ELECTRICAL MEASUREMENTS AT THE MICRO SCALE: AIR BREAKDOWN AND Si COULOMB BLOCKADE DEVICES
hourdakis, emmanouel spyros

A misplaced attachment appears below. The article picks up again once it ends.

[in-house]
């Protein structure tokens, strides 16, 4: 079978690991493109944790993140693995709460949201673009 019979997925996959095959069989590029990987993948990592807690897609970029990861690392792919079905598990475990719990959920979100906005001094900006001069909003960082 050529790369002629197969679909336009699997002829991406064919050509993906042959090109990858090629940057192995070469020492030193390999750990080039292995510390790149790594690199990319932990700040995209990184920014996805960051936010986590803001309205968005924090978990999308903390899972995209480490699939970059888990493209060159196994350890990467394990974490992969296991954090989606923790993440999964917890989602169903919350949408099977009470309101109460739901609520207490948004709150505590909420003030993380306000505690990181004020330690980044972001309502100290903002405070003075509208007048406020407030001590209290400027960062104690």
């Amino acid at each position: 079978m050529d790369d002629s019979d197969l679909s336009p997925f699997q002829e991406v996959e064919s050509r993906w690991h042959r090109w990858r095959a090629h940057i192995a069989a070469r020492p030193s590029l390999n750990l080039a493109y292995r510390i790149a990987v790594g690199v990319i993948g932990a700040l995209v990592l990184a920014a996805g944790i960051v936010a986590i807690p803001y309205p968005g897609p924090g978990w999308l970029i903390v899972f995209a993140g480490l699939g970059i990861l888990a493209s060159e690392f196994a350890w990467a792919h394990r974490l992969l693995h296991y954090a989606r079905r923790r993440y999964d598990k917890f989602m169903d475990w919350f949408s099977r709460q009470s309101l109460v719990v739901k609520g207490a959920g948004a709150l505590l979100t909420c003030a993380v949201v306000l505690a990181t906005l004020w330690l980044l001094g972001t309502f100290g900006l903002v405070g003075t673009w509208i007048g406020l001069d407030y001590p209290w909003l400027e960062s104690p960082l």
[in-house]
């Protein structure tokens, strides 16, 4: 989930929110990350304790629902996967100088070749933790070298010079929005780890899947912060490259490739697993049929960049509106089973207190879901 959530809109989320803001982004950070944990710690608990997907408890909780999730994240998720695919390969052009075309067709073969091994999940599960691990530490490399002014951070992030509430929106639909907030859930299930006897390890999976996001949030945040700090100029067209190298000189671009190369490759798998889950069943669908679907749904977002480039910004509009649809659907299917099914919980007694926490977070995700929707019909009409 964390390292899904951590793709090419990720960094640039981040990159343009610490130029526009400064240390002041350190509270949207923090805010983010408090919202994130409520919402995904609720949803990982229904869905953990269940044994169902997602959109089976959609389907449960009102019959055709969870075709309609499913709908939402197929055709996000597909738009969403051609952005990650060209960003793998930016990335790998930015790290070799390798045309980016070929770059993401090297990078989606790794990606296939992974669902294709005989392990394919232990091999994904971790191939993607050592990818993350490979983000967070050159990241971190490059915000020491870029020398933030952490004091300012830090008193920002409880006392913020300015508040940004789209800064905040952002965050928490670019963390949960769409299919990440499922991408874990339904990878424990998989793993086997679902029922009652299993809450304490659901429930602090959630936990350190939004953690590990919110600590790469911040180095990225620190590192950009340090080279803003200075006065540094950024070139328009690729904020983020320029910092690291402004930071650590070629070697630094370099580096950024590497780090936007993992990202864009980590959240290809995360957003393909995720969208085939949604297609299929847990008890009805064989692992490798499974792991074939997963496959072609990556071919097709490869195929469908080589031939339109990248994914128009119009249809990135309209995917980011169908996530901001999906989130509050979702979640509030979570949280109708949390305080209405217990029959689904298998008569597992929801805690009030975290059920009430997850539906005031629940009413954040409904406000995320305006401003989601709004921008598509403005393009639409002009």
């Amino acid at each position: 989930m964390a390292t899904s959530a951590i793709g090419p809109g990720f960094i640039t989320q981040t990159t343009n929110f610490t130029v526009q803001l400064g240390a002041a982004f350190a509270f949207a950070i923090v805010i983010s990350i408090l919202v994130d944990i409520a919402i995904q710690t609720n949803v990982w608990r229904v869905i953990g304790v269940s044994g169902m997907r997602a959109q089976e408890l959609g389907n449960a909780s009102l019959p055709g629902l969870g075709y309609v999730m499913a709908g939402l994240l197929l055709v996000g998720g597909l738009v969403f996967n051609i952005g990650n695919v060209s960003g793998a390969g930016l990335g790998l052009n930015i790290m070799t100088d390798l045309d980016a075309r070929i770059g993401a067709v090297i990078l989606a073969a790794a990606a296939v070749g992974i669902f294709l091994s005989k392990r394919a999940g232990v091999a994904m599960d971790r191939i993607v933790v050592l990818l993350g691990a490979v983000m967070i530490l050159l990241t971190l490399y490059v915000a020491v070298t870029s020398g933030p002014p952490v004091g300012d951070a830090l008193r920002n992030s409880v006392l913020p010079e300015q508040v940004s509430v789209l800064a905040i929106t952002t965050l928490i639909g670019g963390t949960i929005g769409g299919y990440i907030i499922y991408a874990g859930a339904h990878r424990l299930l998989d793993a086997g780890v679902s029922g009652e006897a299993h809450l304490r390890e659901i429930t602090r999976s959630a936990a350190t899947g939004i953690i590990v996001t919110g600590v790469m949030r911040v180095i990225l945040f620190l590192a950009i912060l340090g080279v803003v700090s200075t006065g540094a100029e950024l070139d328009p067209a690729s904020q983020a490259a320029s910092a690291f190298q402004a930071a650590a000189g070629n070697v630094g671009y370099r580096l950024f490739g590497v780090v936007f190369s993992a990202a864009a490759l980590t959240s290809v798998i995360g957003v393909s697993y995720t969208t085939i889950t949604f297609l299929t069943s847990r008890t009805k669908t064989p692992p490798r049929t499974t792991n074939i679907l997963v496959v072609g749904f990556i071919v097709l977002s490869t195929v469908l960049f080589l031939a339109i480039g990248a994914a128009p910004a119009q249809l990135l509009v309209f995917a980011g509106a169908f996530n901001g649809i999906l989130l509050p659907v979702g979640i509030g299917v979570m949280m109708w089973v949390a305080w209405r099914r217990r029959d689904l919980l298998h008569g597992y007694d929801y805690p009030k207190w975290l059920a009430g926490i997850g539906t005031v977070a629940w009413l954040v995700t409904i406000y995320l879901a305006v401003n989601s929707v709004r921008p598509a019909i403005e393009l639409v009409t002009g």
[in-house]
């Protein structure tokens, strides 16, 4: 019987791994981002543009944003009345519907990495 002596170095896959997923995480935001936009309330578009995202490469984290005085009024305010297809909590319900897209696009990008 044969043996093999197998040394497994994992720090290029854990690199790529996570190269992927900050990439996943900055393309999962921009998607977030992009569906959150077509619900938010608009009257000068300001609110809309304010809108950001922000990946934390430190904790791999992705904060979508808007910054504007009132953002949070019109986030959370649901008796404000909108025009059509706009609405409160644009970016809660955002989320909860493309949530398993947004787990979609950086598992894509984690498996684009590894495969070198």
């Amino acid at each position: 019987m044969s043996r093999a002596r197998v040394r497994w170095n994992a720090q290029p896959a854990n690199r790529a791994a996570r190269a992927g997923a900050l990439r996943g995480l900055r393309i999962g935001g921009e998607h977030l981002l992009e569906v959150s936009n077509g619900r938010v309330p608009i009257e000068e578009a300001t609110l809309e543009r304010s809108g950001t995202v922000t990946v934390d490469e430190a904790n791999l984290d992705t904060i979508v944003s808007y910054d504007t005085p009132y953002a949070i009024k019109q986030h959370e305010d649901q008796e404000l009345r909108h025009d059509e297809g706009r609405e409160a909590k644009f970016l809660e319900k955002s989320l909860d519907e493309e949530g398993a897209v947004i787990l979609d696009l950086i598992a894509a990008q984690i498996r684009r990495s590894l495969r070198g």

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In this thesis I describe the work performed in two different areas of research, electrical breakdown of air for small electrode separations and measurements of silicon (Si)-based tunable-barrier single electron transistors (SETs). In this work, I describe a new method for measuring the breakdown of air for the range of electrode separation of interest. This method has several advantages compared to ones found in the literature, namely it allows for a measurement of electrode separation before each breakdown measurement; it has a parallel plate geometry and the surface roughness of the electrodes used is very small. Using the results obtained with this method I have made a quantitative comparison between the predictions of the standard theory of the field (field emission of electrons) and our data, something that has not been done before. In this thesis I describe analytically both the theory and the analysis of our data. I conclude that the standard theory used in this field fails for the range of electrode separations of interest (400 nm to 45 μm). Also, I describe electrical measurements performed on a Si-based tunable-barrier device fabricated in the group of Neil Zimmerman at the National Institute of Standards and Technology (NIST) using the fabrication facilities of Cornell University. I demonstrate that this device can be operated as an SET. I continue by describing measurements of the charge offset drift (Q0(t)) for this device and show that it is almost 3 orders of magnitude smaller than in metal devices, and comparable to previously measured Si devices of this type. All of the previously measured devices originated from the same fabrication source, NTT, Japan. Our ability to demonstrate the same low drift in devices fabricated at Cornell, USA, indicates that the small values of Q0(t) is a robust property of Si-based devices, and not sensitive to the details of fabrication.